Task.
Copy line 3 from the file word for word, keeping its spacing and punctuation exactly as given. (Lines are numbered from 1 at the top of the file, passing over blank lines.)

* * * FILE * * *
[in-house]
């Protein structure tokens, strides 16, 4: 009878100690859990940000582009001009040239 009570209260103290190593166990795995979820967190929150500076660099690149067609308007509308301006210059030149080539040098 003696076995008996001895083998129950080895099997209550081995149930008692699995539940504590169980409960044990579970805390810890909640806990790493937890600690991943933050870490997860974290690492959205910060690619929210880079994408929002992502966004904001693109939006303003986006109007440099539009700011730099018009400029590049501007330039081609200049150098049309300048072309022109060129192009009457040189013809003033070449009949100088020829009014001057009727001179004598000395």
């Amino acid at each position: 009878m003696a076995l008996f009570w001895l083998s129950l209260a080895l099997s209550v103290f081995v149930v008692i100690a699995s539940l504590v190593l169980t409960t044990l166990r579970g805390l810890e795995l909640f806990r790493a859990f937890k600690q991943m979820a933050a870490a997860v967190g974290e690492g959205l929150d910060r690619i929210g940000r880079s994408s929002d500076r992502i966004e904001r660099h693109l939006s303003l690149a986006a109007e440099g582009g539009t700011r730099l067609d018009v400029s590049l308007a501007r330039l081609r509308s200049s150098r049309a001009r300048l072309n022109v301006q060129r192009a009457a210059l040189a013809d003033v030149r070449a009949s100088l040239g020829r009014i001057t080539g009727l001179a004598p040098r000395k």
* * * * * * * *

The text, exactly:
């Amino acid at each position: 009878m003696a076995l008996f009570w001895l083998s129950l209260a080895l099997s209550v103290f081995v149930v008692i100690a699995s539940l504590v190593l169980t409960t044990l166990r579970g805390l810890e795995l909640f806990r790493a859990f937890k600690q991943m979820a933050a870490a997860v967190g974290e690492g959205l929150d910060r690619i929210g940000r880079s994408s929002d500076r992502i966004e904001r660099h693109l939006s303003l690149a986006a109007e440099g582009g539009t700011r730099l067609d018009v400029s590049l308007a501007r330039l081609r509308s200049s150098r049309a001009r300048l072309n022109v301006q060129r192009a009457a210059l040189a013809d003033v030149r070449a009949s100088l040239g020829r009014i001057t080539g009727l001179a004598p040098r000395k």